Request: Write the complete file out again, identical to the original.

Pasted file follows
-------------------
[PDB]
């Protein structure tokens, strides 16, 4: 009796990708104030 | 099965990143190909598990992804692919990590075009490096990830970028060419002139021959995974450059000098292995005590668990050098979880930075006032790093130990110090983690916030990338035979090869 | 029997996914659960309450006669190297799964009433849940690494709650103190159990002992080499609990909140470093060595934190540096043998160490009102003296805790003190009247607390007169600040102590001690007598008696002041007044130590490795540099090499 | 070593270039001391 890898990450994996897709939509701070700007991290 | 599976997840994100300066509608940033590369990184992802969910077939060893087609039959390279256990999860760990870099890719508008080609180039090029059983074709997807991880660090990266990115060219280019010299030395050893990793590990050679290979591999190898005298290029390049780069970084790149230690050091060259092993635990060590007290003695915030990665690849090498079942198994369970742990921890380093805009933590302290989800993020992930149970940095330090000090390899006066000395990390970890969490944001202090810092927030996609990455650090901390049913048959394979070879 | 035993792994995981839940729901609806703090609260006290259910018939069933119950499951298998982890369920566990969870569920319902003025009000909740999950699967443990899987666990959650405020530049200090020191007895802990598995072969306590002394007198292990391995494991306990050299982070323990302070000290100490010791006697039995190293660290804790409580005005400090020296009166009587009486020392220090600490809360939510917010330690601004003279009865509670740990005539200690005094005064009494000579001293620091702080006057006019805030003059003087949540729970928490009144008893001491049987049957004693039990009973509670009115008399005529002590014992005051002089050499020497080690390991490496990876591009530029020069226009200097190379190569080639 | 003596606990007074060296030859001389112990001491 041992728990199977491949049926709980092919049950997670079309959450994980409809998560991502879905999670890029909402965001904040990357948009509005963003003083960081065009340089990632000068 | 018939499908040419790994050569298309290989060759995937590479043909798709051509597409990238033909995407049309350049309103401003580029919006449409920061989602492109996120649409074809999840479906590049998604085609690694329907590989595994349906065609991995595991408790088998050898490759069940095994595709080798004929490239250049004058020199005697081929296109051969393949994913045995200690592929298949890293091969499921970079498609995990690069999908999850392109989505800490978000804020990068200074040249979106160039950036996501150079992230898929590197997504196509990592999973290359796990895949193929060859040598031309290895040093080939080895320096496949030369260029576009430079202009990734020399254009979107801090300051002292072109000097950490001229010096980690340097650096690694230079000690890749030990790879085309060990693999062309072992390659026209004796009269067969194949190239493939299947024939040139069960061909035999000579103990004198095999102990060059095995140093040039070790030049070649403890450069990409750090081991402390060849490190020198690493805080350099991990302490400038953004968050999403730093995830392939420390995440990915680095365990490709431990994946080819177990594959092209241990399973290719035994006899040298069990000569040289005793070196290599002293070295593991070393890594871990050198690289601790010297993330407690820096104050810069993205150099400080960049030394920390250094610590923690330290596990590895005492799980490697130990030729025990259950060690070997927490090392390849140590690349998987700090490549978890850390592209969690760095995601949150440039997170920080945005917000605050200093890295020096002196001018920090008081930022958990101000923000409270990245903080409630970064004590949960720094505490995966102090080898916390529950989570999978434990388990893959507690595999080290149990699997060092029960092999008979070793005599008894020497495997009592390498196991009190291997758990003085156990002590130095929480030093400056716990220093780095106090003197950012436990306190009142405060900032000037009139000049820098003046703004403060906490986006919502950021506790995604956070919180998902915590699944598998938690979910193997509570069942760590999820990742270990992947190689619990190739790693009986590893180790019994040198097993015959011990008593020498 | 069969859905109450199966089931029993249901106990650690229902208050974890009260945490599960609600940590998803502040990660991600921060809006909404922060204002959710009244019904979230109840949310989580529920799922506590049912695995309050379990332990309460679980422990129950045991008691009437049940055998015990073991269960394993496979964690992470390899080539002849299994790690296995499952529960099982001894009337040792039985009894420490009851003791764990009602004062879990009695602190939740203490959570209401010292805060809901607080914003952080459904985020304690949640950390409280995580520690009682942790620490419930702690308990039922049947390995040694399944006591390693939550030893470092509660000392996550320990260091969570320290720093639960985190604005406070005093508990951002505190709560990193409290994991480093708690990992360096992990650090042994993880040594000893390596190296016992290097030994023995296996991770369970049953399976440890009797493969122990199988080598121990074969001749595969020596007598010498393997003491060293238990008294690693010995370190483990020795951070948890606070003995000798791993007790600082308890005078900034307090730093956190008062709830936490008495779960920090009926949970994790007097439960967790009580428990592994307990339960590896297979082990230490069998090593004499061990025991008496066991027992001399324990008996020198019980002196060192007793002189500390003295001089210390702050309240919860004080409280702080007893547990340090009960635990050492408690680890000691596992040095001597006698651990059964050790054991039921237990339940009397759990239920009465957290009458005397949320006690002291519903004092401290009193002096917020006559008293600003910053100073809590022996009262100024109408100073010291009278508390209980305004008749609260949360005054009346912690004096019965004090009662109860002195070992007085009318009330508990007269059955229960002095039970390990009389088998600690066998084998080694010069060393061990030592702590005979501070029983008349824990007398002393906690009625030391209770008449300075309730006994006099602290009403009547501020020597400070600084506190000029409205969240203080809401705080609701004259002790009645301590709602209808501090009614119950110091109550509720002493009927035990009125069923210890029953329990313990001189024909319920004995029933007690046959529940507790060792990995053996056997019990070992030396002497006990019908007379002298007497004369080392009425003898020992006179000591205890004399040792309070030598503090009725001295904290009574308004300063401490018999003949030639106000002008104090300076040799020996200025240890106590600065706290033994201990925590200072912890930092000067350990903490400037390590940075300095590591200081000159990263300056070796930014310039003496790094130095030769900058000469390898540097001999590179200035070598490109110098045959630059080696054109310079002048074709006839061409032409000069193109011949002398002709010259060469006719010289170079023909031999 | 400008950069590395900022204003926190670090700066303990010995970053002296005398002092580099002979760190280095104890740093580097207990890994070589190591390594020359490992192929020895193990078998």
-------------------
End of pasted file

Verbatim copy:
[PDB]
């Protein structure tokens, strides 16, 4: 009796990708104030 | 099965990143190909598990992804692919990590075009490096990830970028060419002139021959995974450059000098292995005590668990050098979880930075006032790093130990110090983690916030990338035979090869 | 029997996914659960309450006669190297799964009433849940690494709650103190159990002992080499609990909140470093060595934190540096043998160490009102003296805790003190009247607390007169600040102590001690007598008696002041007044130590490795540099090499 | 070593270039001391 890898990450994996897709939509701070700007991290 | 599976997840994100300066509608940033590369990184992802969910077939060893087609039959390279256990999860760990870099890719508008080609180039090029059983074709997807991880660090990266990115060219280019010299030395050893990793590990050679290979591999190898005298290029390049780069970084790149230690050091060259092993635990060590007290003695915030990665690849090498079942198994369970742990921890380093805009933590302290989800993020992930149970940095330090000090390899006066000395990390970890969490944001202090810092927030996609990455650090901390049913048959394979070879 | 035993792994995981839940729901609806703090609260006290259910018939069933119950499951298998982890369920566990969870569920319902003025009000909740999950699967443990899987666990959650405020530049200090020191007895802990598995072969306590002394007198292990391995494991306990050299982070323990302070000290100490010791006697039995190293660290804790409580005005400090020296009166009587009486020392220090600490809360939510917010330690601004003279009865509670740990005539200690005094005064009494000579001293620091702080006057006019805030003059003087949540729970928490009144008893001491049987049957004693039990009973509670009115008399005529002590014992005051002089050499020497080690390991490496990876591009530029020069226009200097190379190569080639 | 003596606990007074060296030859001389112990001491 041992728990199977491949049926709980092919049950997670079309959450994980409809998560991502879905999670890029909402965001904040990357948009509005963003003083960081065009340089990632000068 | 018939499908040419790994050569298309290989060759995937590479043909798709051509597409990238033909995407049309350049309103401003580029919006449409920061989602492109996120649409074809999840479906590049998604085609690694329907590989595994349906065609991995595991408790088998050898490759069940095994595709080798004929490239250049004058020199005697081929296109051969393949994913045995200690592929298949890293091969499921970079498609995990690069999908999850392109989505800490978000804020990068200074040249979106160039950036996501150079992230898929590197997504196509990592999973290359796990895949193929060859040598031309290895040093080939080895320096496949030369260029576009430079202009990734020399254009979107801090300051002292072109000097950490001229010096980690340097650096690694230079000690890749030990790879085309060990693999062309072992390659026209004796009269067969194949190239493939299947024939040139069960061909035999000579103990004198095999102990060059095995140093040039070790030049070649403890450069990409750090081991402390060849490190020198690493805080350099991990302490400038953004968050999403730093995830392939420390995440990915680095365990490709431990994946080819177990594959092209241990399973290719035994006899040298069990000569040289005793070196290599002293070295593991070393890594871990050198690289601790010297993330407690820096104050810069993205150099400080960049030394920390250094610590923690330290596990590895005492799980490697130990030729025990259950060690070997927490090392390849140590690349998987700090490549978890850390592209969690760095995601949150440039997170920080945005917000605050200093890295020096002196001018920090008081930022958990101000923000409270990245903080409630970064004590949960720094505490995966102090080898916390529950989570999978434990388990893959507690595999080290149990699997060092029960092999008979070793005599008894020497495997009592390498196991009190291997758990003085156990002590130095929480030093400056716990220093780095106090003197950012436990306190009142405060900032000037009139000049820098003046703004403060906490986006919502950021506790995604956070919180998902915590699944598998938690979910193997509570069942760590999820990742270990992947190689619990190739790693009986590893180790019994040198097993015959011990008593020498 | 069969859905109450199966089931029993249901106990650690229902208050974890009260945490599960609600940590998803502040990660991600921060809006909404922060204002959710009244019904979230109840949310989580529920799922506590049912695995309050379990332990309460679980422990129950045991008691009437049940055998015990073991269960394993496979964690992470390899080539002849299994790690296995499952529960099982001894009337040792039985009894420490009851003791764990009602004062879990009695602190939740203490959570209401010292805060809901607080914003952080459904985020304690949640950390409280995580520690009682942790620490419930702690308990039922049947390995040694399944006591390693939550030893470092509660000392996550320990260091969570320290720093639960985190604005406070005093508990951002505190709560990193409290994991480093708690990992360096992990650090042994993880040594000893390596190296016992290097030994023995296996991770369970049953399976440890009797493969122990199988080598121990074969001749595969020596007598010498393997003491060293238990008294690693010995370190483990020795951070948890606070003995000798791993007790600082308890005078900034307090730093956190008062709830936490008495779960920090009926949970994790007097439960967790009580428990592994307990339960590896297979082990230490069998090593004499061990025991008496066991027992001399324990008996020198019980002196060192007793002189500390003295001089210390702050309240919860004080409280702080007893547990340090009960635990050492408690680890000691596992040095001597006698651990059964050790054991039921237990339940009397759990239920009465957290009458005397949320006690002291519903004092401290009193002096917020006559008293600003910053100073809590022996009262100024109408100073010291009278508390209980305004008749609260949360005054009346912690004096019965004090009662109860002195070992007085009318009330508990007269059955229960002095039970390990009389088998600690066998084998080694010069060393061990030592702590005979501070029983008349824990007398002393906690009625030391209770008449300075309730006994006099602290009403009547501020020597400070600084506190000029409205969240203080809401705080609701004259002790009645301590709602209808501090009614119950110091109550509720002493009927035990009125069923210890029953329990313990001189024909319920004995029933007690046959529940507790060792990995053996056997019990070992030396002497006990019908007379002298007497004369080392009425003898020992006179000591205890004399040792309070030598503090009725001295904290009574308004300063401490018999003949030639106000002008104090300076040799020996200025240890106590600065706290033994201990925590200072912890930092000067350990903490400037390590940075300095590591200081000159990263300056070796930014310039003496790094130095030769900058000469390898540097001999590179200035070598490109110098045959630059080696054109310079002048074709006839061409032409000069193109011949002398002709010259060469006719010289170079023909031999 | 400008950069590395900022204003926190670090700066303990010995970053002296005398002092580099002979760190280095104890740093580097207990890994070589190591390594020359490992192929020895193990078998």